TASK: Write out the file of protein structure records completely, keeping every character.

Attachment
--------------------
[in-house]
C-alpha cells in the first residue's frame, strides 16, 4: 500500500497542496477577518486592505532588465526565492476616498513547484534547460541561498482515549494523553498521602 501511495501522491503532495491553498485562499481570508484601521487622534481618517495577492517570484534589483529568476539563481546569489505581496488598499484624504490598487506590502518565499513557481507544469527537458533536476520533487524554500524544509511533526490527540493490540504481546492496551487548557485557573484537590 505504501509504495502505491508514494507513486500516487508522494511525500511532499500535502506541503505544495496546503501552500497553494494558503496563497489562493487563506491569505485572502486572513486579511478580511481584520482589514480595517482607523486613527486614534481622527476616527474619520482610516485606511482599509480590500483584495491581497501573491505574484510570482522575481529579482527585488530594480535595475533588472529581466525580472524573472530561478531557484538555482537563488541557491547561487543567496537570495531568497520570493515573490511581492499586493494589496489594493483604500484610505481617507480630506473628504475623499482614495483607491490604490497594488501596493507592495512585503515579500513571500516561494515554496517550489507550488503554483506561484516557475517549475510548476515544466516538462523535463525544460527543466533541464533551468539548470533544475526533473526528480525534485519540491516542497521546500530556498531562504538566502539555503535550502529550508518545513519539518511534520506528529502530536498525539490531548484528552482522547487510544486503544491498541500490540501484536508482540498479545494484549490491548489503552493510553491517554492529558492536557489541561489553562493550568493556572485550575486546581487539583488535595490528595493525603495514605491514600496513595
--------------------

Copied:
[in-house]
C-alpha cells in the first residue's frame, strides 16, 4: 500500500497542496477577518486592505532588465526565492476616498513547484534547460541561498482515549494523553498521602 501511495501522491503532495491553498485562499481570508484601521487622534481618517495577492517570484534589483529568476539563481546569489505581496488598499484624504490598487506590502518565499513557481507544469527537458533536476520533487524554500524544509511533526490527540493490540504481546492496551487548557485557573484537590 505504501509504495502505491508514494507513486500516487508522494511525500511532499500535502506541503505544495496546503501552500497553494494558503496563497489562493487563506491569505485572502486572513486579511478580511481584520482589514480595517482607523486613527486614534481622527476616527474619520482610516485606511482599509480590500483584495491581497501573491505574484510570482522575481529579482527585488530594480535595475533588472529581466525580472524573472530561478531557484538555482537563488541557491547561487543567496537570495531568497520570493515573490511581492499586493494589496489594493483604500484610505481617507480630506473628504475623499482614495483607491490604490497594488501596493507592495512585503515579500513571500516561494515554496517550489507550488503554483506561484516557475517549475510548476515544466516538462523535463525544460527543466533541464533551468539548470533544475526533473526528480525534485519540491516542497521546500530556498531562504538566502539555503535550502529550508518545513519539518511534520506528529502530536498525539490531548484528552482522547487510544486503544491498541500490540501484536508482540498479545494484549490491548489503552493510553491517554492529558492536557489541561489553562493550568493556572485550575486546581487539583488535595490528595493525603495514605491514600496513595